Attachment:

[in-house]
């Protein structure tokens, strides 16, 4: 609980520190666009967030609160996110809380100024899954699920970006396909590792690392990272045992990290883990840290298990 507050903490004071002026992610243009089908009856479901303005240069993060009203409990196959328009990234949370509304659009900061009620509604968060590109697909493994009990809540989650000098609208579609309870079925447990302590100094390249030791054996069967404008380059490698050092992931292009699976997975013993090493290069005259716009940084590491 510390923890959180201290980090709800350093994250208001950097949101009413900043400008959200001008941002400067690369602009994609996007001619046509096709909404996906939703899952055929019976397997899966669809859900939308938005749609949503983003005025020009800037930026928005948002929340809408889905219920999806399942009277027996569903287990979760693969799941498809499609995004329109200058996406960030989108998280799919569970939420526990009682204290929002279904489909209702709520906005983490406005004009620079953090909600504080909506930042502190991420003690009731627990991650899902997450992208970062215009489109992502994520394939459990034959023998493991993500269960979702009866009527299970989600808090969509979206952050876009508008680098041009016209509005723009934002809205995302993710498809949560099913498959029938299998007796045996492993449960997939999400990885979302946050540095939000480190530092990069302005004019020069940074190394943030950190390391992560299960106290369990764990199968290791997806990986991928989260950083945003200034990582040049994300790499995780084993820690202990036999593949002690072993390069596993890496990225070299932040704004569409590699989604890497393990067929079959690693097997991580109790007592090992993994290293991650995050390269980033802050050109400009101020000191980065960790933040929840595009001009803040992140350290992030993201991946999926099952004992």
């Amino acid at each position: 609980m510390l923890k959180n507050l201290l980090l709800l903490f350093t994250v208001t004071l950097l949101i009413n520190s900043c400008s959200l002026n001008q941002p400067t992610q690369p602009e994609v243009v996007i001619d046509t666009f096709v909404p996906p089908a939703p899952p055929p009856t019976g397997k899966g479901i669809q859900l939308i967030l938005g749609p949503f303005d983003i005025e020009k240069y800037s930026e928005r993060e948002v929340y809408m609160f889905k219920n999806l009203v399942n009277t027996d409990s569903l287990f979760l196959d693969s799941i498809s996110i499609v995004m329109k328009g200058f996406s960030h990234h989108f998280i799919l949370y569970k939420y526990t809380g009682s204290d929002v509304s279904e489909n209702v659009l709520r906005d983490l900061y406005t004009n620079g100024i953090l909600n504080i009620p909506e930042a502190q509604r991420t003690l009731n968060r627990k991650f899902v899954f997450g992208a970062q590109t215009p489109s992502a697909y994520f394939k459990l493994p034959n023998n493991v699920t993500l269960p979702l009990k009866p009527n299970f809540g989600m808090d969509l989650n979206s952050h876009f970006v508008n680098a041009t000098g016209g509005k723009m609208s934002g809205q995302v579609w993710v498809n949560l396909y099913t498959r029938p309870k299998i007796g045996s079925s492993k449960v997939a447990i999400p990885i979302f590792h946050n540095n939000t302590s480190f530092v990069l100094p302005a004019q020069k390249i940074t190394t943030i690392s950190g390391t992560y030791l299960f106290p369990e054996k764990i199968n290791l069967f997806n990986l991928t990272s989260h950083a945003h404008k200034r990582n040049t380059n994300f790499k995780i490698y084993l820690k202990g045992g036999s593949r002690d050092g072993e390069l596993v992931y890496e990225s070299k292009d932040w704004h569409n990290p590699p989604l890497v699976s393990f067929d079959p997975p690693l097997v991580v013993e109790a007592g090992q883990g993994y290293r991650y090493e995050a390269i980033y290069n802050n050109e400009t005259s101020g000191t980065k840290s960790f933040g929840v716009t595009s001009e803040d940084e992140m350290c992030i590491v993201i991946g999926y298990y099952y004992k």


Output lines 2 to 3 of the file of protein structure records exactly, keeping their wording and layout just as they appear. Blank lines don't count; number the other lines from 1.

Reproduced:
């Protein structure tokens, strides 16, 4: 609980520190666009967030609160996110809380100024899954699920970006396909590792690392990272045992990290883990840290298990 507050903490004071002026992610243009089908009856479901303005240069993060009203409990196959328009990234949370509304659009900061009620509604968060590109697909493994009990809540989650000098609208579609309870079925447990302590100094390249030791054996069967404008380059490698050092992931292009699976997975013993090493290069005259716009940084590491 510390923890959180201290980090709800350093994250208001950097949101009413900043400008959200001008941002400067690369602009994609996007001619046509096709909404996906939703899952055929019976397997899966669809859900939308938005749609949503983003005025020009800037930026928005948002929340809408889905219920999806399942009277027996569903287990979760693969799941498809499609995004329109200058996406960030989108998280799919569970939420526990009682204290929002279904489909209702709520906005983490406005004009620079953090909600504080909506930042502190991420003690009731627990991650899902997450992208970062215009489109992502994520394939459990034959023998493991993500269960979702009866009527299970989600808090969509979206952050876009508008680098041009016209509005723009934002809205995302993710498809949560099913498959029938299998007796045996492993449960997939999400990885979302946050540095939000480190530092990069302005004019020069940074190394943030950190390391992560299960106290369990764990199968290791997806990986991928989260950083945003200034990582040049994300790499995780084993820690202990036999593949002690072993390069596993890496990225070299932040704004569409590699989604890497393990067929079959690693097997991580109790007592090992993994290293991650995050390269980033802050050109400009101020000191980065960790933040929840595009001009803040992140350290992030993201991946999926099952004992």
């Amino acid at each position: 609980m510390l923890k959180n507050l201290l980090l709800l903490f350093t994250v208001t004071l950097l949101i009413n520190s900043c400008s959200l002026n001008q941002p400067t992610q690369p602009e994609v243009v996007i001619d046509t666009f096709v909404p996906p089908a939703p899952p055929p009856t019976g397997k899966g479901i669809q859900l939308i967030l938005g749609p949503f303005d983003i005025e020009k240069y800037s930026e928005r993060e948002v929340y809408m609160f889905k219920n999806l009203v399942n009277t027996d409990s569903l287990f979760l196959d693969s799941i498809s996110i499609v995004m329109k328009g200058f996406s960030h990234h989108f998280i799919l949370y569970k939420y526990t809380g009682s204290d929002v509304s279904e489909n209702v659009l709520r906005d983490l900061y406005t004009n620079g100024i953090l909600n504080i009620p909506e930042a502190q509604r991420t003690l009731n968060r627990k991650f899902v899954f997450g992208a970062q590109t215009p489109s992502a697909y994520f394939k459990l493994p034959n023998n493991v699920t993500l269960p979702l009990k009866p009527n299970f809540g989600m808090d969509l989650n979206s952050h876009f970006v508008n680098a041009t000098g016209g509005k723009m609208s934002g809205q995302v579609w993710v498809n949560l396909y099913t498959r029938p309870k299998i007796g045996s079925s492993k449960v997939a447990i999400p990885i979302f590792h946050n540095n939000t302590s480190f530092v990069l100094p302005a004019q020069k390249i940074t190394t943030i690392s950190g390391t992560y030791l299960f106290p369990e054996k764990i199968n290791l069967f997806n990986l991928t990272s989260h950083a945003h404008k200034r990582n040049t380059n994300f790499k995780i490698y084993l820690k202990g045992g036999s593949r002690d050092g072993e390069l596993v992931y890496e990225s070299k292009d932040w704004h569409n990290p590699p989604l890497v699976s393990f067929d079959p997975p690693l097997v991580v013993e109790a007592g090992q883990g993994y290293r991650y090493e995050a390269i980033y290069n802050n050109e400009t005259s101020g000191t980065k840290s960790f933040g929840v716009t595009s001009e803040d940084e992140m350290c992030i590491v993201i991946g999926y298990y099952y004992k």